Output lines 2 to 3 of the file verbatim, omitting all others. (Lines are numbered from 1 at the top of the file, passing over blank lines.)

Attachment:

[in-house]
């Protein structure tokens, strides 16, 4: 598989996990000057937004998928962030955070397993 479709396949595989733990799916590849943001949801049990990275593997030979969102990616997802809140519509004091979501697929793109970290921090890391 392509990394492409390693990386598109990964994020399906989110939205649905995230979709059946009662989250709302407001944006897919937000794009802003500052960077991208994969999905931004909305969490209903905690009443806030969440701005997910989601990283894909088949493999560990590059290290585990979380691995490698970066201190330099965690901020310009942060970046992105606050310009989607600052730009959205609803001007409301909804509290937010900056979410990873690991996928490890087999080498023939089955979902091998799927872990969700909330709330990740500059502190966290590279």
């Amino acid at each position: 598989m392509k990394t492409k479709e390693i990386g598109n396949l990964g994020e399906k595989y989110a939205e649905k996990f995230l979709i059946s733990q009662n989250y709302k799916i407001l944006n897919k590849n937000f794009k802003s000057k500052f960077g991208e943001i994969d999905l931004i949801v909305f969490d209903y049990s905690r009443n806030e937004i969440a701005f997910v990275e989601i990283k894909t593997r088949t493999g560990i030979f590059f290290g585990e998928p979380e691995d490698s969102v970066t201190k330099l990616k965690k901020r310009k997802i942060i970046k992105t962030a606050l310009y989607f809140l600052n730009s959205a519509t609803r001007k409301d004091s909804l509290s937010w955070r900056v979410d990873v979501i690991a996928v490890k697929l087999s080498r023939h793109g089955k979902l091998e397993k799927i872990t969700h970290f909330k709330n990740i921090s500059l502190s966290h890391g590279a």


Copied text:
């Protein structure tokens, strides 16, 4: 598989996990000057937004998928962030955070397993 479709396949595989733990799916590849943001949801049990990275593997030979969102990616997802809140519509004091979501697929793109970290921090890391 392509990394492409390693990386598109990964994020399906989110939205649905995230979709059946009662989250709302407001944006897919937000794009802003500052960077991208994969999905931004909305969490209903905690009443806030969440701005997910989601990283894909088949493999560990590059290290585990979380691995490698970066201190330099965690901020310009942060970046992105606050310009989607600052730009959205609803001007409301909804509290937010900056979410990873690991996928490890087999080498023939089955979902091998799927872990969700909330709330990740500059502190966290590279």
């Amino acid at each position: 598989m392509k990394t492409k479709e390693i990386g598109n396949l990964g994020e399906k595989y989110a939205e649905k996990f995230l979709i059946s733990q009662n989250y709302k799916i407001l944006n897919k590849n937000f794009k802003s000057k500052f960077g991208e943001i994969d999905l931004i949801v909305f969490d209903y049990s905690r009443n806030e937004i969440a701005f997910v990275e989601i990283k894909t593997r088949t493999g560990i030979f590059f290290g585990e998928p979380e691995d490698s969102v970066t201190k330099l990616k965690k901020r310009k997802i942060i970046k992105t962030a606050l310009y989607f809140l600052n730009s959205a519509t609803r001007k409301d004091s909804l509290s937010w955070r900056v979410d990873v979501i690991a996928v490890k697929l087999s080498r023939h793109g089955k979902l091998e397993k799927i872990t969700h970290f909330k709330n990740i921090s500059l502190s966290h890391g590279a």